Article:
Indexed on: 31 Mar '19Published on: 05 Mar '19Published in: Journal of applied physics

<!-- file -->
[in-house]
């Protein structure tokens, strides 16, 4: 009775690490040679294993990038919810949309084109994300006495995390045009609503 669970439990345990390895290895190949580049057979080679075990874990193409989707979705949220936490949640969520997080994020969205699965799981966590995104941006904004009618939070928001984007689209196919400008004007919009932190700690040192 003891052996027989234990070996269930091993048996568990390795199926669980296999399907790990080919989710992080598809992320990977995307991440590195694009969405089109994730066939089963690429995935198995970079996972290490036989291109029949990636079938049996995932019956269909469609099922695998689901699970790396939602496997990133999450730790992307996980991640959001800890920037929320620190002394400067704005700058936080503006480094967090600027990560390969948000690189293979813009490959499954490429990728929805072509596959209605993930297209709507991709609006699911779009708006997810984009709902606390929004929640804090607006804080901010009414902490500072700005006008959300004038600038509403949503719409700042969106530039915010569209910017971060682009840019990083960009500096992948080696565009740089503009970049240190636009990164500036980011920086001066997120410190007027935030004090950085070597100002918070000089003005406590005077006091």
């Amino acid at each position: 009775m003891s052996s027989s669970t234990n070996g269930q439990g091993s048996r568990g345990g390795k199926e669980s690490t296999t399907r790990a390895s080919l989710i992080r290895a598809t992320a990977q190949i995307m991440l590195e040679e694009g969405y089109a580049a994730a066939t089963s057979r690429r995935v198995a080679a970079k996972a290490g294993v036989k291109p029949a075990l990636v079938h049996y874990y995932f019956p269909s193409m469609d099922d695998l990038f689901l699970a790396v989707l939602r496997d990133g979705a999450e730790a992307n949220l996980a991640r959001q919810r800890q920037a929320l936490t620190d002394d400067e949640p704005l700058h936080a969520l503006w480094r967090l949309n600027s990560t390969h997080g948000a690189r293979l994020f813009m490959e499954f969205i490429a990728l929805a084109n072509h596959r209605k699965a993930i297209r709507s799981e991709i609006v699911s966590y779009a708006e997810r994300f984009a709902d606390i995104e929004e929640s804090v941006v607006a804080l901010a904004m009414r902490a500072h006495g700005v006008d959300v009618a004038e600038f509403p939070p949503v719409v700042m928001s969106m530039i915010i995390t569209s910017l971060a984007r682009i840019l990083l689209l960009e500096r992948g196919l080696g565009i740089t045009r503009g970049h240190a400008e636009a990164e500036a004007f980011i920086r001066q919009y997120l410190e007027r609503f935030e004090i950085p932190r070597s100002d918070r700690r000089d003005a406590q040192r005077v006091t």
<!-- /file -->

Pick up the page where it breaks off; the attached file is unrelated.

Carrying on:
Journal of Applied Physics, Volume 125, Issue 9, March 2019. The capability of carbon nanotubes (CNTs) and boron-nitride nanotubes (BNNTs) to absorb hydrogen atoms might indicate if these materials can be used to develop an efficient and fast hydrogen nanosensor device. In this work, we carry out a theoretical study of the hydrogen adsorption mechanism by carbon and boron-nitride nanotubes irradiated by atomic hydrogen in the impact energy range of 0.25–100 eV. Hydrogen adsorption, reflection, and transmission probabilities are reported. The collision dynamics is calculated by performing quantum-classical molecular dynamics simulations within the self-consistent-charge density-functional tight-binding method. We include fitting curves for the angular distribution of reflected and transmitted H atoms by using a modified Yamamura formula. Results for CNTs follow a cosine-like law, while the majority of the projectiles tend to be scattered at angles lower than [math] for BNNTs. Based on previous studies for spherical and planar carbon-based configurations, we analyse the effect of the system’s curvature on the hydrogen adsorption on CNTs. We find that for collision energies below 5 eV, the scattering process depends on the carbon system curvature; meanwhile, the adsorption is independent for collision energies below 0.5 eV. Our results for the hydrogen adsorption rates for both types of nanotubes suggest that these materials can be used in hydrogen detector devices in a wide impact energy range.